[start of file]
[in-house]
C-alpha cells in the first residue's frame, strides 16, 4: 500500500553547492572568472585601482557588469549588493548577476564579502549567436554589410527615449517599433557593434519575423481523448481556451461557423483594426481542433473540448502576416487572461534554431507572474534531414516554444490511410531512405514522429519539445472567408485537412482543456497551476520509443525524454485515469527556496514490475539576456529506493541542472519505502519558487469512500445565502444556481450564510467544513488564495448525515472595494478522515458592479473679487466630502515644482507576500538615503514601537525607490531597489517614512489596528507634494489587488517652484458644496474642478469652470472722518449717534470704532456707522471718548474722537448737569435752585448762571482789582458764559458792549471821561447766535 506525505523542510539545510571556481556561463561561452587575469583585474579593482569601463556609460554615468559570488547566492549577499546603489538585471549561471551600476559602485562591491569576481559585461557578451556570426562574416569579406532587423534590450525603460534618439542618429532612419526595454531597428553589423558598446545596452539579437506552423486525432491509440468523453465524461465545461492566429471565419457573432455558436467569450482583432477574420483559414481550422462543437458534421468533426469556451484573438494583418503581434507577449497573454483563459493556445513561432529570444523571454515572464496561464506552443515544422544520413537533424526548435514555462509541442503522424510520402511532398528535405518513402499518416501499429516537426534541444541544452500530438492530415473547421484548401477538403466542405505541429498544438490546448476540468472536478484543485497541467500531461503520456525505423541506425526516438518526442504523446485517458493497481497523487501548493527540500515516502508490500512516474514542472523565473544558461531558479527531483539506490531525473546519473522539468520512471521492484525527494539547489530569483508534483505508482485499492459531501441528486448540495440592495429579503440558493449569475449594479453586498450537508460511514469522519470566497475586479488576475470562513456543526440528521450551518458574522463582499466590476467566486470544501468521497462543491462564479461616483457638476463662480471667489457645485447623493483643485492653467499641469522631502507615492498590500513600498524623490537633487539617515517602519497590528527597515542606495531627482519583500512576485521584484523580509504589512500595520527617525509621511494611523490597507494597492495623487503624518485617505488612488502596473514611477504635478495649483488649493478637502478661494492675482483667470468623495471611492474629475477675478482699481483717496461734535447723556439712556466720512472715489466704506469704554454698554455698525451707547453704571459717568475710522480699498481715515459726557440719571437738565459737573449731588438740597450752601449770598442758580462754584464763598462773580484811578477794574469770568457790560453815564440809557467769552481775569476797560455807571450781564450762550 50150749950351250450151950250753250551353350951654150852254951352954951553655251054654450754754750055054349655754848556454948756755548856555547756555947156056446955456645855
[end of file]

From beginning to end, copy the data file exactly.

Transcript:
[in-house]
C-alpha cells in the first residue's frame, strides 16, 4: 500500500553547492572568472585601482557588469549588493548577476564579502549567436554589410527615449517599433557593434519575423481523448481556451461557423483594426481542433473540448502576416487572461534554431507572474534531414516554444490511410531512405514522429519539445472567408485537412482543456497551476520509443525524454485515469527556496514490475539576456529506493541542472519505502519558487469512500445565502444556481450564510467544513488564495448525515472595494478522515458592479473679487466630502515644482507576500538615503514601537525607490531597489517614512489596528507634494489587488517652484458644496474642478469652470472722518449717534470704532456707522471718548474722537448737569435752585448762571482789582458764559458792549471821561447766535 506525505523542510539545510571556481556561463561561452587575469583585474579593482569601463556609460554615468559570488547566492549577499546603489538585471549561471551600476559602485562591491569576481559585461557578451556570426562574416569579406532587423534590450525603460534618439542618429532612419526595454531597428553589423558598446545596452539579437506552423486525432491509440468523453465524461465545461492566429471565419457573432455558436467569450482583432477574420483559414481550422462543437458534421468533426469556451484573438494583418503581434507577449497573454483563459493556445513561432529570444523571454515572464496561464506552443515544422544520413537533424526548435514555462509541442503522424510520402511532398528535405518513402499518416501499429516537426534541444541544452500530438492530415473547421484548401477538403466542405505541429498544438490546448476540468472536478484543485497541467500531461503520456525505423541506425526516438518526442504523446485517458493497481497523487501548493527540500515516502508490500512516474514542472523565473544558461531558479527531483539506490531525473546519473522539468520512471521492484525527494539547489530569483508534483505508482485499492459531501441528486448540495440592495429579503440558493449569475449594479453586498450537508460511514469522519470566497475586479488576475470562513456543526440528521450551518458574522463582499466590476467566486470544501468521497462543491462564479461616483457638476463662480471667489457645485447623493483643485492653467499641469522631502507615492498590500513600498524623490537633487539617515517602519497590528527597515542606495531627482519583500512576485521584484523580509504589512500595520527617525509621511494611523490597507494597492495623487503624518485617505488612488502596473514611477504635478495649483488649493478637502478661494492675482483667470468623495471611492474629475477675478482699481483717496461734535447723556439712556466720512472715489466704506469704554454698554455698525451707547453704571459717568475710522480699498481715515459726557440719571437738565459737573449731588438740597450752601449770598442758580462754584464763598462773580484811578477794574469770568457790560453815564440809557467769552481775569476797560455807571450781564450762550 50150749950351250450151950250753250551353350951654150852254951352954951553655251054654450754754750055054349655754848556454948756755548856555547756555947156056446955456645855